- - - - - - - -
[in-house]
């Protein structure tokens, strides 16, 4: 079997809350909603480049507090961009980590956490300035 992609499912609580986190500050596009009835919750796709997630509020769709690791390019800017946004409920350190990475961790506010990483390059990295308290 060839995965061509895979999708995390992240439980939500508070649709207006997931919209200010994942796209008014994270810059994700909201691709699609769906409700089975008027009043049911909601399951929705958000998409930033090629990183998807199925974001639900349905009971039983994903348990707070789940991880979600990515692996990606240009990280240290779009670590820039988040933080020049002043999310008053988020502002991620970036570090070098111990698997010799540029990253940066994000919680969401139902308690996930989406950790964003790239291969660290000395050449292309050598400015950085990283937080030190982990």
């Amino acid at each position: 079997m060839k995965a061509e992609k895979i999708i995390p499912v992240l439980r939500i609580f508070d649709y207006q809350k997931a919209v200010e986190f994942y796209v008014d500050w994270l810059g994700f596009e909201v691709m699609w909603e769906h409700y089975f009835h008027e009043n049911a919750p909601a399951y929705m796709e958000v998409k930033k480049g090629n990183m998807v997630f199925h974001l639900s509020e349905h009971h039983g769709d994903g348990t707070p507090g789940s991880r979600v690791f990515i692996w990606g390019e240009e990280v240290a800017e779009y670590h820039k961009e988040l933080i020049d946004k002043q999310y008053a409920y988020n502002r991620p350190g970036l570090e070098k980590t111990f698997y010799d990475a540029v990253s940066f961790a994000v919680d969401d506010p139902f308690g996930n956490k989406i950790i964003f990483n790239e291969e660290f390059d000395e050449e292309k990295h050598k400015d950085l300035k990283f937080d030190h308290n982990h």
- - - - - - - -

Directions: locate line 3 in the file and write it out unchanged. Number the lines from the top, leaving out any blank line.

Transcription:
């Amino acid at each position: 079997m060839k995965a061509e992609k895979i999708i995390p499912v992240l439980r939500i609580f508070d649709y207006q809350k997931a919209v200010e986190f994942y796209v008014d500050w994270l810059g994700f596009e909201v691709m699609w909603e769906h409700y089975f009835h008027e009043n049911a919750p909601a399951y929705m796709e958000v998409k930033k480049g090629n990183m998807v997630f199925h974001l639900s509020e349905h009971h039983g769709d994903g348990t707070p507090g789940s991880r979600v690791f990515i692996w990606g390019e240009e990280v240290a800017e779009y670590h820039k961009e988040l933080i020049d946004k002043q999310y008053a409920y988020n502002r991620p350190g970036l570090e070098k980590t111990f698997y010799d990475a540029v990253s940066f961790a994000v919680d969401d506010p139902f308690g996930n956490k989406i950790i964003f990483n790239e291969e660290f390059d000395e050449e292309k990295h050598k400015d950085l300035k990283f937080d030190h308290n982990h």